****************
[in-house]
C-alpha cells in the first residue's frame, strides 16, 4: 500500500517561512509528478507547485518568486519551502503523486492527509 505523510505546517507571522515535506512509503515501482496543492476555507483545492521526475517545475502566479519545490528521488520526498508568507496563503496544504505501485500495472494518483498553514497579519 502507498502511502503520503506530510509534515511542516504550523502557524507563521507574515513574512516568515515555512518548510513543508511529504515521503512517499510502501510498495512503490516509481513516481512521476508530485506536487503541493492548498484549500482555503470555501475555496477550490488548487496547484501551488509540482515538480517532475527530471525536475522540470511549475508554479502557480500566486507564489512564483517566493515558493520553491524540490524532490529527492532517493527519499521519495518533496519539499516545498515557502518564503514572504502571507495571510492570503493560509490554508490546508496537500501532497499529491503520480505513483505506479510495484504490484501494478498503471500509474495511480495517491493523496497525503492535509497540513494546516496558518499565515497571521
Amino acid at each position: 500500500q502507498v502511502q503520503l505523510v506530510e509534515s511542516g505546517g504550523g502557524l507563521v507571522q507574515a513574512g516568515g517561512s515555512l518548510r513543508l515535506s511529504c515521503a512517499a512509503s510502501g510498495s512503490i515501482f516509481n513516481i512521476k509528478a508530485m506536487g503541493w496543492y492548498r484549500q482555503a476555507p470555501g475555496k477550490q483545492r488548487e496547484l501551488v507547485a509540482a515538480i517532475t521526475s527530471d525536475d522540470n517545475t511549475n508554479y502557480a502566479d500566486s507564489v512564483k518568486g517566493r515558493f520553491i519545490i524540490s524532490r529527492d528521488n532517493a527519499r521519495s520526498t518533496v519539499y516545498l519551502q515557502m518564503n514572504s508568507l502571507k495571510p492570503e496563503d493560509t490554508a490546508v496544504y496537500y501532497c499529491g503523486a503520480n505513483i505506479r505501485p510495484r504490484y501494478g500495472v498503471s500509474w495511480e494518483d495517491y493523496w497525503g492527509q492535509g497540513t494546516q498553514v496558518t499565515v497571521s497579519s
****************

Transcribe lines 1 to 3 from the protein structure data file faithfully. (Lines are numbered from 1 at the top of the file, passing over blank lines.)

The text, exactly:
[in-house]
C-alpha cells in the first residue's frame, strides 16, 4: 500500500517561512509528478507547485518568486519551502503523486492527509 505523510505546517507571522515535506512509503515501482496543492476555507483545492521526475517545475502566479519545490528521488520526498508568507496563503496544504505501485500495472494518483498553514497579519 502507498502511502503520503506530510509534515511542516504550523502557524507563521507574515513574512516568515515555512518548510513543508511529504515521503512517499510502501510498495512503490516509481513516481512521476508530485506536487503541493492548498484549500482555503470555501475555496477550490488548487496547484501551488509540482515538480517532475527530471525536475522540470511549475508554479502557480500566486507564489512564483517566493515558493520553491524540490524532490529527492532517493527519499521519495518533496519539499516545498515557502518564503514572504502571507495571510492570503493560509490554508490546508496537500501532497499529491503520480505513483505506479510495484504490484501494478498503471500509474495511480495517491493523496497525503492535509497540513494546516496558518499565515497571521
Amino acid at each position: 500500500q502507498v502511502q503520503l505523510v506530510e509534515s511542516g505546517g504550523g502557524l507563521v507571522q507574515a513574512g516568515g517561512s515555512l518548510r513543508l515535506s511529504c515521503a512517499a512509503s510502501g510498495s512503490i515501482f516509481n513516481i512521476k509528478a508530485m506536487g503541493w496543492y492548498r484549500q482555503a476555507p470555501g475555496k477550490q483545492r488548487e496547484l501551488v507547485a509540482a515538480i517532475t521526475s527530471d525536475d522540470n517545475t511549475n508554479y502557480a502566479d500566486s507564489v512564483k518568486g517566493r515558493f520553491i519545490i524540490s524532490r529527492d528521488n532517493a527519499r521519495s520526498t518533496v519539499y516545498l519551502q515557502m518564503n514572504s508568507l502571507k495571510p492570503e496563503d493560509t490554508a490546508v496544504y496537500y501532497c499529491g503523486a503520480n505513483i505506479r505501485p510495484r504490484y501494478g500495472v498503471s500509474w495511480e494518483d495517491y493523496w497525503g492527509q492535509g497540513t494546516q498553514v496558518t499565515v497571521s497579519s